The Thief

The other day, while working at the store that is not called The Great White North (I’m inclined to call this location The Dirty South, but am afraid of what other connotations that may bring), we were almost robbed.

Yeah, I’ve said this before. I’ll probably say it again somewhere down the road. But robbery is no joke and therefore merits a blog post.

Anywho, I was helping a customer sell her gold to us, which we always do sitting down at the diamond counter; it’s more comfortable for the customer and easier for us to get an idea of what they’ve got — sitting down that is. The diamonds actually make it more distracting, but that’s another post for another day.

We were sitting there discussing her gold when a guy comes in. He’s my age and looking terribly nervous. If you remember, nervous people in a jewelry store do not put me at ease. This guy is not only “nervous”, he’s visibly freaking out.

“oh…… you have an emerald-cut diamond?  ………..oh….this is so nerve-wracking….”

He must have said this 5 times to my coworker who was trying to figure out what in the world this guy was asking. Unable to form complete sentences, he also couldn’t stand in the same place or look at the same thing for more than two seconds. I was still sitting at the diamond counter with my customer who is now as visibly uncomfortable as I felt.

What does one do when you’re working at the diamond counter and a creeper wants a peek at it?

Tell me, please. What does one do?

I stayed right where I was. And I’ve thought about that decision a few times since the episode; should I have just moved right away? Should I have refused to move even when asked? What was the lesser of two evils? Giving this guy a full-view of the diamonds or making my customer so uncomfortable that we lose her?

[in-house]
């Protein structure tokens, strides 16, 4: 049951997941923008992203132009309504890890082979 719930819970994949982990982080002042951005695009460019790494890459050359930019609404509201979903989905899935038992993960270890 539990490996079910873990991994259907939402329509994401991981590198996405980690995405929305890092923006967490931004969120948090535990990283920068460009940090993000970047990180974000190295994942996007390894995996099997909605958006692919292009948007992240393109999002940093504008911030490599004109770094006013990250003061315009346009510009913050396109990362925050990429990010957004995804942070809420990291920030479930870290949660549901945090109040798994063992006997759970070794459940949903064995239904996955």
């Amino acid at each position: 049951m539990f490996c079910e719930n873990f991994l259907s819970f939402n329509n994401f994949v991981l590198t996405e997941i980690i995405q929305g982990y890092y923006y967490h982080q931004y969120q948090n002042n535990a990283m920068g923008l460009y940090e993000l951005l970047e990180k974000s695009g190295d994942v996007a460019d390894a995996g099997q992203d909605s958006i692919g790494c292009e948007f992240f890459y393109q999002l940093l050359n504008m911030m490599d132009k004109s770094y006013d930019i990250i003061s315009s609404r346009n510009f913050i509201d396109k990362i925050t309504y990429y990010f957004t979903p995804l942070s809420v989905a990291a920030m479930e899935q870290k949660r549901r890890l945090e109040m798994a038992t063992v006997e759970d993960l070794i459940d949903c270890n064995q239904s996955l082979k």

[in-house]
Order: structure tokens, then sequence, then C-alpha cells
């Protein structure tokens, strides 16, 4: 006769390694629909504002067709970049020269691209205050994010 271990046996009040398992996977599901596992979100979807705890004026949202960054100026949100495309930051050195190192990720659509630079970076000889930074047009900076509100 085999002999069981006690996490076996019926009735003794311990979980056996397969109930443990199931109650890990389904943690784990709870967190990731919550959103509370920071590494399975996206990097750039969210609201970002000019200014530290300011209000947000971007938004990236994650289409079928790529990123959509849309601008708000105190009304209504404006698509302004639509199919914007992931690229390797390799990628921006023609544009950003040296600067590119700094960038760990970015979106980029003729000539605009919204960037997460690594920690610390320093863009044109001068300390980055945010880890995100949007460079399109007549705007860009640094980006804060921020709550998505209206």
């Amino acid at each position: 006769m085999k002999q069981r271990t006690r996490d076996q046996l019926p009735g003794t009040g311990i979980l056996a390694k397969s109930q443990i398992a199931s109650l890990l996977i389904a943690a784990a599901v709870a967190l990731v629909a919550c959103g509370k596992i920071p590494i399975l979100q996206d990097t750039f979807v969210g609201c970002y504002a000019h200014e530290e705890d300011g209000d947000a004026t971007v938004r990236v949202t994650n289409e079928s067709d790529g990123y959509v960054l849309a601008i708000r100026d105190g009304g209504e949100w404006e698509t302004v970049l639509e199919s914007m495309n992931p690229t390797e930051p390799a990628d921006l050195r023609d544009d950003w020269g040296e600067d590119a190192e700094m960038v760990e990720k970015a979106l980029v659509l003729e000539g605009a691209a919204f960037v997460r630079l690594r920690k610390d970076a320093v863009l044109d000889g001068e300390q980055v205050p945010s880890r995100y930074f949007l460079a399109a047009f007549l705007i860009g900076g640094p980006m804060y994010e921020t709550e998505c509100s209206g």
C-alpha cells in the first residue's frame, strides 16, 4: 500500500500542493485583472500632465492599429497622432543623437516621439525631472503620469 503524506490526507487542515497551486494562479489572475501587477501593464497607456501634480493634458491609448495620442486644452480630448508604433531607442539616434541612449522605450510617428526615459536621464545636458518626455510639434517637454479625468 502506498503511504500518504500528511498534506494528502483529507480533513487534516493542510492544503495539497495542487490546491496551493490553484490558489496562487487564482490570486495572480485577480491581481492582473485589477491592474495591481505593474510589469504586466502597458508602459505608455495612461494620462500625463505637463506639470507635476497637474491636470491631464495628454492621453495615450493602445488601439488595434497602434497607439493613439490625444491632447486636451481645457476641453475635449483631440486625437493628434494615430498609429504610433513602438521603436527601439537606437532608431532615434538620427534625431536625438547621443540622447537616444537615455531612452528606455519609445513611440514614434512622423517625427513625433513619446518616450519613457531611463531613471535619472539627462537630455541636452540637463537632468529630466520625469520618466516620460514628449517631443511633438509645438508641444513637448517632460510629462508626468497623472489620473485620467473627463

Like I said, I stayed right where I was, determined not to move until asked. Finally, after a minute or two of unbroken sentences and this guy bouncing around like a pinball, my boss asked me kindly to move. I knew his goal was to get this guy out of the store as quickly as possible so maybe showing him that we didn’t have what he was looking for would move things along quicker.

We never opened the diamond case. I figured that rule out a long time ago: never open the diamond case for a man who’s so nervous he can’t even say the word “diamond”. Finally, this guy was frustrated with our (and by “our”, I mean my boss’) questions and inability to pull something out of the case that he left. The mayhem was over and all we were left with were questions.

And my customer didn’t sell her gold. She may have wanted to shop around for prices, but I fear it was the situation she was placed in. Hopefully she watched the news that night, realized it wasn’t just our store that attracts creepers  and has since come back to us.

Later on in the day, we got a call from my coworker who had gone home to hang out with her kids. “Christina…you.will.not.believe.what I just saw on the news.”

I had a hunch and replied, “no way.”

“yes, way.”

Our creeper was on the news! Not because he saved a kitty, either. His mug shot was plastered all over the television because he had robbed another jewelry store and attempted robbery at almost every other store in our county (it wasn’t until much later that I found he actually made it up to The Great White North as well).

Ever-a-fan of the way current media plays into our judicial system, I hopped online to check out the “breaking news story of a twentysomething serial-robbing jewelry stores”. After I found the story, I sat back in my chair a wee bit overwhelmed. Memories. Waves of nostalgia. So many thoughts of my past had instantly rush over me. Why?

Because I graduated from high school with this kid.

2 thoughts on “The Thief

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